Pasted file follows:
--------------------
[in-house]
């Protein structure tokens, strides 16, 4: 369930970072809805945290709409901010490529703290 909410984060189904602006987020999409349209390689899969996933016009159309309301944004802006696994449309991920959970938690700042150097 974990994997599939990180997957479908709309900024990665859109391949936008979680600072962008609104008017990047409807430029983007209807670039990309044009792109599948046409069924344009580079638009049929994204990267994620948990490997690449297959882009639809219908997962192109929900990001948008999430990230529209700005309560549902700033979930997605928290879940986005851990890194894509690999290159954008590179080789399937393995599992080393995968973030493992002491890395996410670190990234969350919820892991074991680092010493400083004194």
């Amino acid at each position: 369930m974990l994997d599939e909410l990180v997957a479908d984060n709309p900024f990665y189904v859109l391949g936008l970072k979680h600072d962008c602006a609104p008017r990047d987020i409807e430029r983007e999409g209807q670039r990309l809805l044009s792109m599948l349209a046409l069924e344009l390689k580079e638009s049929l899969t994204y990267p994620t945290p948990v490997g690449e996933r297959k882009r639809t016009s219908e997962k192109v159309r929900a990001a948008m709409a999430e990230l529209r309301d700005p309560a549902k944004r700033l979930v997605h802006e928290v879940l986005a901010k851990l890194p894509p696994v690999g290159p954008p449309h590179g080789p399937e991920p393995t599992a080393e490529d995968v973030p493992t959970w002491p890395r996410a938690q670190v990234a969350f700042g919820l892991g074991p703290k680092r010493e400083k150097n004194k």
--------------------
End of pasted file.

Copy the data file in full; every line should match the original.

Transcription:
[in-house]
């Protein structure tokens, strides 16, 4: 369930970072809805945290709409901010490529703290 909410984060189904602006987020999409349209390689899969996933016009159309309301944004802006696994449309991920959970938690700042150097 974990994997599939990180997957479908709309900024990665859109391949936008979680600072962008609104008017990047409807430029983007209807670039990309044009792109599948046409069924344009580079638009049929994204990267994620948990490997690449297959882009639809219908997962192109929900990001948008999430990230529209700005309560549902700033979930997605928290879940986005851990890194894509690999290159954008590179080789399937393995599992080393995968973030493992002491890395996410670190990234969350919820892991074991680092010493400083004194």
């Amino acid at each position: 369930m974990l994997d599939e909410l990180v997957a479908d984060n709309p900024f990665y189904v859109l391949g936008l970072k979680h600072d962008c602006a609104p008017r990047d987020i409807e430029r983007e999409g209807q670039r990309l809805l044009s792109m599948l349209a046409l069924e344009l390689k580079e638009s049929l899969t994204y990267p994620t945290p948990v490997g690449e996933r297959k882009r639809t016009s219908e997962k192109v159309r929900a990001a948008m709409a999430e990230l529209r309301d700005p309560a549902k944004r700033l979930v997605h802006e928290v879940l986005a901010k851990l890194p894509p696994v690999g290159p954008p449309h590179g080789p399937e991920p393995t599992a080393e490529d995968v973030p493992t959970w002491p890395r996410a938690q670190v990234a969350f700042g919820l892991g074991p703290k680092r010493e400083k150097n004194k």